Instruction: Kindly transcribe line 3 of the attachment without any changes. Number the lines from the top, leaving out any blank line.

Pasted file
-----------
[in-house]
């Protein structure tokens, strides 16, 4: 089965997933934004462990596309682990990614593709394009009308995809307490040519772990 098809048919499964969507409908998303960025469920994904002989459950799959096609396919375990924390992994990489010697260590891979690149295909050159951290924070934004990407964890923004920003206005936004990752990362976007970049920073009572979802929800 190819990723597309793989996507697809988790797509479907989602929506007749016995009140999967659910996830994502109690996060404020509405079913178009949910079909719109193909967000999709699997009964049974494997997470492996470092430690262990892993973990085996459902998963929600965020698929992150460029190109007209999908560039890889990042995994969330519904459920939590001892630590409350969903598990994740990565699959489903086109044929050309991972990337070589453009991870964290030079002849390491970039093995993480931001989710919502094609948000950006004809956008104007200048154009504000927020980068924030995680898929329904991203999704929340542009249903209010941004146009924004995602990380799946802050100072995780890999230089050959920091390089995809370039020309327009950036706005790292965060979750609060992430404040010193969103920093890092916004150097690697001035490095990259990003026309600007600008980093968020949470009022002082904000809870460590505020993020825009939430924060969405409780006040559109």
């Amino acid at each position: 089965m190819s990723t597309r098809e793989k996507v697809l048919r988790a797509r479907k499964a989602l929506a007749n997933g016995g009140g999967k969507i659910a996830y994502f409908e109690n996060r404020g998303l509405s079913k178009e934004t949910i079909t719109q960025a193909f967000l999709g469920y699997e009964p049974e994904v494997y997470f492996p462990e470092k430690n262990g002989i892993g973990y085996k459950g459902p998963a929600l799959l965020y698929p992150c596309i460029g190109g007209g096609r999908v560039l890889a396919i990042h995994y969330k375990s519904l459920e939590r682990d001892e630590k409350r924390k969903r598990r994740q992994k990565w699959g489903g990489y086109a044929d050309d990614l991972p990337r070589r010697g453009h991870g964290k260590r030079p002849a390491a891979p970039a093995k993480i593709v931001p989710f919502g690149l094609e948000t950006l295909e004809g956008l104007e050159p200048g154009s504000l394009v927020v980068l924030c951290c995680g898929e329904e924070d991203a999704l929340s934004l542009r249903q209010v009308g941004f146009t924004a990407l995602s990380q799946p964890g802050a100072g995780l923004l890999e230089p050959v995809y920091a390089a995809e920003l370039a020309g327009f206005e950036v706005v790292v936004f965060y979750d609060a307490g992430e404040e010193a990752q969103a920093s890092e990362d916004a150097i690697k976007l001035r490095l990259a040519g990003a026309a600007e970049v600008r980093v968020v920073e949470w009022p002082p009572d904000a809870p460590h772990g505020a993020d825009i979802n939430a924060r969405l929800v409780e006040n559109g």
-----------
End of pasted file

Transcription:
């Amino acid at each position: 089965m190819s990723t597309r098809e793989k996507v697809l048919r988790a797509r479907k499964a989602l929506a007749n997933g016995g009140g999967k969507i659910a996830y994502f409908e109690n996060r404020g998303l509405s079913k178009e934004t949910i079909t719109q960025a193909f967000l999709g469920y699997e009964p049974e994904v494997y997470f492996p462990e470092k430690n262990g002989i892993g973990y085996k459950g459902p998963a929600l799959l965020y698929p992150c596309i460029g190109g007209g096609r999908v560039l890889a396919i990042h995994y969330k375990s519904l459920e939590r682990d001892e630590k409350r924390k969903r598990r994740q992994k990565w699959g489903g990489y086109a044929d050309d990614l991972p990337r070589r010697g453009h991870g964290k260590r030079p002849a390491a891979p970039a093995k993480i593709v931001p989710f919502g690149l094609e948000t950006l295909e004809g956008l104007e050159p200048g154009s504000l394009v927020v980068l924030c951290c995680g898929e329904e924070d991203a999704l929340s934004l542009r249903q209010v009308g941004f146009t924004a990407l995602s990380q799946p964890g802050a100072g995780l923004l890999e230089p050959v995809y920091a390089a995809e920003l370039a020309g327009f206005e950036v706005v790292v936004f965060y979750d609060a307490g992430e404040e010193a990752q969103a920093s890092e990362d916004a150097i690697k976007l001035r490095l990259a040519g990003a026309a600007e970049v600008r980093v968020v920073e949470w009022p002082p009572d904000a809870p460590h772990g505020a993020d825009i979802n939430a924060r969405l929800v409780e006040n559109g």